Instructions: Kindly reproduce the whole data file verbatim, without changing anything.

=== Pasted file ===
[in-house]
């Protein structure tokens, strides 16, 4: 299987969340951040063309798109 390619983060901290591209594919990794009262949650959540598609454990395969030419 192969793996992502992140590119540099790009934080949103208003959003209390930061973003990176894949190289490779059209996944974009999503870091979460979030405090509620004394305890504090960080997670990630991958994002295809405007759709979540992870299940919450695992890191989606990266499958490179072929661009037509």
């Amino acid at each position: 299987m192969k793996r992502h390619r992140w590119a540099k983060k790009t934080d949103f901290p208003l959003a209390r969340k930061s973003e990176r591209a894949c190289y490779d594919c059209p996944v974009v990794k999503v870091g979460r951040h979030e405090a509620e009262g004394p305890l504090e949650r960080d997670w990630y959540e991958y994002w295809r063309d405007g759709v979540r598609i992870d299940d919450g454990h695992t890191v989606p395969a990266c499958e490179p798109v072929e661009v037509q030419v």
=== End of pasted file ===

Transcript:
[in-house]
């Protein structure tokens, strides 16, 4: 299987969340951040063309798109 390619983060901290591209594919990794009262949650959540598609454990395969030419 192969793996992502992140590119540099790009934080949103208003959003209390930061973003990176894949190289490779059209996944974009999503870091979460979030405090509620004394305890504090960080997670990630991958994002295809405007759709979540992870299940919450695992890191989606990266499958490179072929661009037509």
């Amino acid at each position: 299987m192969k793996r992502h390619r992140w590119a540099k983060k790009t934080d949103f901290p208003l959003a209390r969340k930061s973003e990176r591209a894949c190289y490779d594919c059209p996944v974009v990794k999503v870091g979460r951040h979030e405090a509620e009262g004394p305890l504090e949650r960080d997670w990630y959540e991958y994002w295809r063309d405007g759709v979540r598609i992870d299940d919450g454990h695992t890191v989606p395969a990266c499958e490179p798109v072929e661009v037509q030419v």